Shannon Gayk, associate professor in the Department of English and director of the Medieval Studies Institute at IU Bloomington, is a scholar of late-medieval religious writing and culture. She also specializes in ecocriticism and nature writing, and writing about place and pilgrimage.
Her first book, “Image, Text, and Religious Reform in Fifteenth Century England” (Cambridge, 2010), focused on visual art, vernacular literature and the rhetoric of religious reform in 15th-century England. She is currently completing three books. The first, “Instruments of Christ,” considers the social, formal and theological uses of the arma Christi in image and text from eighth-century liturgical expressions to 18th-century protestant hymns. The second, “Apocalyptic Ecologies,” examines representations of ecological catastrophe and environmental apocalypticism in late medieval and early modern Europe. The third is a small book of personal essays on medieval holy places in the modern world, provisionally titled “Saunter: Medieval Pilgrimages in Modern England.”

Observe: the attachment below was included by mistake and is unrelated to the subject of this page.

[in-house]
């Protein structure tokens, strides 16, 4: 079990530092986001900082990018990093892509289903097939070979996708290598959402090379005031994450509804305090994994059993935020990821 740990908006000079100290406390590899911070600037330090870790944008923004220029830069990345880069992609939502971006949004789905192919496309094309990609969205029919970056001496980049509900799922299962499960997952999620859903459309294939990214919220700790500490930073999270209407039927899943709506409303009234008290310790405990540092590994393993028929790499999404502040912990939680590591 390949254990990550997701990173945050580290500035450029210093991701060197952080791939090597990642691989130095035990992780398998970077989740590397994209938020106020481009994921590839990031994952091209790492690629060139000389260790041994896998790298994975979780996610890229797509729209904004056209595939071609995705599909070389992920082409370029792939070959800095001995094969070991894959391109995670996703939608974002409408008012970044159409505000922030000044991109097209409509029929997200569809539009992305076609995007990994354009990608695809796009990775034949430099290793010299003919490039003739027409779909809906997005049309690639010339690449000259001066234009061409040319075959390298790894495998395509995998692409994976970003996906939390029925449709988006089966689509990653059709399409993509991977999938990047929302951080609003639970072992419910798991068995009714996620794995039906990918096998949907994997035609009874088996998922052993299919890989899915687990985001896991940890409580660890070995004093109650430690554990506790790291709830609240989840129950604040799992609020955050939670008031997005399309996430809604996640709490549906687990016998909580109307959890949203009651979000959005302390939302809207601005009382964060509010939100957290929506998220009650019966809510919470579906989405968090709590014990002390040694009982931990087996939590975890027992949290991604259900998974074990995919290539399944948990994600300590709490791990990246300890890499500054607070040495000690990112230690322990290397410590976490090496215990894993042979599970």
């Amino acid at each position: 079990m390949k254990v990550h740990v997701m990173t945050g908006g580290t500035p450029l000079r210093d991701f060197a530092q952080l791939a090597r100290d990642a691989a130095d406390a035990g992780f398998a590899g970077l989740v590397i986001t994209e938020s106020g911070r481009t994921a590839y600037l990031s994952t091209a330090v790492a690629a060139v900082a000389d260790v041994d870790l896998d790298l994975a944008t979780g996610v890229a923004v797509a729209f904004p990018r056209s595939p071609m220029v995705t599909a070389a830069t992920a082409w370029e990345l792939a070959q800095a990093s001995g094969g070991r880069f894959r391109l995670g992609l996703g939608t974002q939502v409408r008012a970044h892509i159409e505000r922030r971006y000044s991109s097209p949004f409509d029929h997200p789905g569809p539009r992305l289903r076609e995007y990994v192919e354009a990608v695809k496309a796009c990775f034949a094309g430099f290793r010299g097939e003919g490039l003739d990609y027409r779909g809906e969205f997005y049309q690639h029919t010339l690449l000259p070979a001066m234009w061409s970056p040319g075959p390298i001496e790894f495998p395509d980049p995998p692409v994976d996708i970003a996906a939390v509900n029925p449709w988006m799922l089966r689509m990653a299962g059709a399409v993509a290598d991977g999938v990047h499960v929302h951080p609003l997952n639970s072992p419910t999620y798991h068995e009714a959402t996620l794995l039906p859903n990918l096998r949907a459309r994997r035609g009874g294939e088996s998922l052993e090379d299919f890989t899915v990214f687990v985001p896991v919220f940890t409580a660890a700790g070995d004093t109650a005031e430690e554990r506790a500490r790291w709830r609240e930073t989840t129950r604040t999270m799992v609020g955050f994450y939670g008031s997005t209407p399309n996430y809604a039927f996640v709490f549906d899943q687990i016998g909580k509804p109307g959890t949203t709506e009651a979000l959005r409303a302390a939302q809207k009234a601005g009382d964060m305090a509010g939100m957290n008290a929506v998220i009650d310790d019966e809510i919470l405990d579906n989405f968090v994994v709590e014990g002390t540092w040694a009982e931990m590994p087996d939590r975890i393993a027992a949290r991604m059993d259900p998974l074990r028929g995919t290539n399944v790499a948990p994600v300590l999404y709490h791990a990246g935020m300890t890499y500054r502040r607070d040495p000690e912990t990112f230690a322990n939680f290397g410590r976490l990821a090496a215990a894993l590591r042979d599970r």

Areas of Expertise
Late Medieval English literature, art and religious culture; pilgrimage and travel writing nature writing; premodern representations of environmental catastrophe.